At 9th level, reducing a killer’s claim target to 0 hit points can 1/day instantly recover the psionic focus, +1/day use at 12th level and 15th, replacing twisting path and secondary path. The 18th level ability is really cool: A target claimed can be cursed 1/day, making healing and raising impossible while the curse is not broken. Cool replacement for pathweaving! As a capstone, he can enter a killing trance 1/day as a free action while psionically focused, lasting 5 minutes or until the focus is expended. During this trance, he gets + Wis-mod to atk, skills, ability checks, initiative and AC and 1/round round inflicts +10d4 damage to a target of Killer’s Claim, usually on the first attack. Additionally, he may move up to his movement as an immediate action.
Of course, the archetype also has some choices to offer – so-called reaver insights may be taken instead of bonus feats: Bleeding damage to claimed targets, cryptic insights at -2 levels (excluding ones based on patterns). Slightly odd: One of these insights mentions the ability to maintain a Claim for up to 24 hours…implying that the base ability should have a duration…which it does not have. Penalizing saves and CMD of targets, skill-bonuses and rogue tricks complement an archetype…I REALLY, really like! This is a potent headhunter, sure, but it does not have any abilities I’d consider problematic…though an update regarding claim-duration would be helpful. Still: Two thumbs up for this one, I’d allow that in all my games, not just the high-fantasy/powered ones!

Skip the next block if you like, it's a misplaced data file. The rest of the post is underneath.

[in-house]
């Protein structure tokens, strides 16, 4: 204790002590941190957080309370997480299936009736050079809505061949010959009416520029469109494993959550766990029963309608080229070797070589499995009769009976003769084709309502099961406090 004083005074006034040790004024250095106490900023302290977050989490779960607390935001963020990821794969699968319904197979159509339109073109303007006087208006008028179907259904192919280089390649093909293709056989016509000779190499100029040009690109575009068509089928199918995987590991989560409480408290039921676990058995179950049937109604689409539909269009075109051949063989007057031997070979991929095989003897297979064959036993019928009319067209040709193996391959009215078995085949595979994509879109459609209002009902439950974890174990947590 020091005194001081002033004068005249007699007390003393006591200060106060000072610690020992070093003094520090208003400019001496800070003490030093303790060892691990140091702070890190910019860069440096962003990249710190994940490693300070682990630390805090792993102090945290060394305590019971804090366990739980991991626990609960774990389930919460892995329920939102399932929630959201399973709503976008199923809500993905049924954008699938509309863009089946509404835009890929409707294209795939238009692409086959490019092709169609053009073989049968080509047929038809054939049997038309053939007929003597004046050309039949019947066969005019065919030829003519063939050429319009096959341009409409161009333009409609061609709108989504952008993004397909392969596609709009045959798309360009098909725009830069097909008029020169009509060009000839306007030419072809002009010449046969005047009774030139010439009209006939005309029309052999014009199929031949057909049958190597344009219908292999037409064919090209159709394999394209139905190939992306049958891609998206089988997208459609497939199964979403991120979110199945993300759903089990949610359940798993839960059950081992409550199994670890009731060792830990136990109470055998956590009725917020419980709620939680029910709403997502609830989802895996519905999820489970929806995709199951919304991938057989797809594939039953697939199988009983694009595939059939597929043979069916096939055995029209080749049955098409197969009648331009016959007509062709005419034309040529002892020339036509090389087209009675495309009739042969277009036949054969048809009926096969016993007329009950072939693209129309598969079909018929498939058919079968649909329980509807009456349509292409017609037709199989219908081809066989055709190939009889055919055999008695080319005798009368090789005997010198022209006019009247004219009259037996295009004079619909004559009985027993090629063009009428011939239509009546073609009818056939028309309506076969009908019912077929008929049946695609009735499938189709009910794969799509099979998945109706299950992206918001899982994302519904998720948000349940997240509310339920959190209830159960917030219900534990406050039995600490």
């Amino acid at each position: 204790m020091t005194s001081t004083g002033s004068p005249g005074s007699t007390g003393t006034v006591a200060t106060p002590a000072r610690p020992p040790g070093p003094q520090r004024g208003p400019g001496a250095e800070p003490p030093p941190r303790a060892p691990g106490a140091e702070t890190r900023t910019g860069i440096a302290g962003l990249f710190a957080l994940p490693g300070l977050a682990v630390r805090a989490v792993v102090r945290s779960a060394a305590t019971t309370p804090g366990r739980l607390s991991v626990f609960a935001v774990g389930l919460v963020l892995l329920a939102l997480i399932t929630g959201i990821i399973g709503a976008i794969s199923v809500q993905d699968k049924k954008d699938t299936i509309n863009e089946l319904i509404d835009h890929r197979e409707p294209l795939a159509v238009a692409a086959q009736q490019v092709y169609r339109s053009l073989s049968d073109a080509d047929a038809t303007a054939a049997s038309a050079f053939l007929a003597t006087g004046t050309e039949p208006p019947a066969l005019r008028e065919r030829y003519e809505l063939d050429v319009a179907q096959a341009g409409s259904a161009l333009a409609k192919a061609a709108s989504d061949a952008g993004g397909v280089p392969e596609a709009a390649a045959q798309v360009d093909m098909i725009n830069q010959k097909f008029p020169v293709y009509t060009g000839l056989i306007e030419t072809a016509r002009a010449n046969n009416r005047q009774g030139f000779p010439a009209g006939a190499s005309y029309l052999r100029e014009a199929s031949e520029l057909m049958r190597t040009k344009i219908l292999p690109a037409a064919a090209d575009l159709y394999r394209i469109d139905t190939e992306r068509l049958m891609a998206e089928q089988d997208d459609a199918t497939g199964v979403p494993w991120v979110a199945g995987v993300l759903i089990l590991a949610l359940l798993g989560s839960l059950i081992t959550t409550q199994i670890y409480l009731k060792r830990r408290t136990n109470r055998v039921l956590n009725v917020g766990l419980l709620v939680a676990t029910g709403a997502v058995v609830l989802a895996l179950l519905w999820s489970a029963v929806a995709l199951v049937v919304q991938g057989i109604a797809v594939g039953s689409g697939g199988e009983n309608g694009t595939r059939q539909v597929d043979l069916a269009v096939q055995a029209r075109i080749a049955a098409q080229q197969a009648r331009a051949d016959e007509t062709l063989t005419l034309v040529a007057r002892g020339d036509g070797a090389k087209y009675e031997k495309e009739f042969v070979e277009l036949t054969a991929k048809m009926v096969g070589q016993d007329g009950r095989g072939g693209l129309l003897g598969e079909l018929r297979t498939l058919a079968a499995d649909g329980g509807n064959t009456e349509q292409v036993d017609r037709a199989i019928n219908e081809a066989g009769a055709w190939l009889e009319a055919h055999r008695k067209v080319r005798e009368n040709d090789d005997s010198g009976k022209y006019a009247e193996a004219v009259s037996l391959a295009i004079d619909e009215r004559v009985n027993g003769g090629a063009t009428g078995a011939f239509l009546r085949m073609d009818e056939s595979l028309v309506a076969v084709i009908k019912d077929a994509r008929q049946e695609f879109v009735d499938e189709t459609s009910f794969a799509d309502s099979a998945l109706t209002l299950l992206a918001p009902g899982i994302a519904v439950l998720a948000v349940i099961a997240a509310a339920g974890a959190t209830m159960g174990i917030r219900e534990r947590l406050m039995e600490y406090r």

Beyond the aforementioned psychic warrior path, the pdf also offers the hungering path, which nets Intimidate, Knowledge (planes) (that’s the bonus class skills, btw.) and Perception as skills. The trance puts a -2 penalty on saves versus the psychic warrior’s abilities on targets within 10 feet, increasing the range by +5 ft. at 11th and 19th level and the penalty by -1 at 7th and 15th level. Power-wise, it nets corrosive aura and dissipating touch and the maneuver, unlocked at 3rd level, is potent: As a swift action, the psychic warrior can expend his focus when hitting a foe, draining 1d6 power points or one phrenic pool point, gaining 1 temporary power point. At 7th level and every 4 levels thereafter, this increases by +1d6 for power point loss, +1 for phrenic pool point loss and temporary power point gain. I assume that the temporary power points are only gained when something is actually drained, but I’m not 100% sure there – it can be read either way.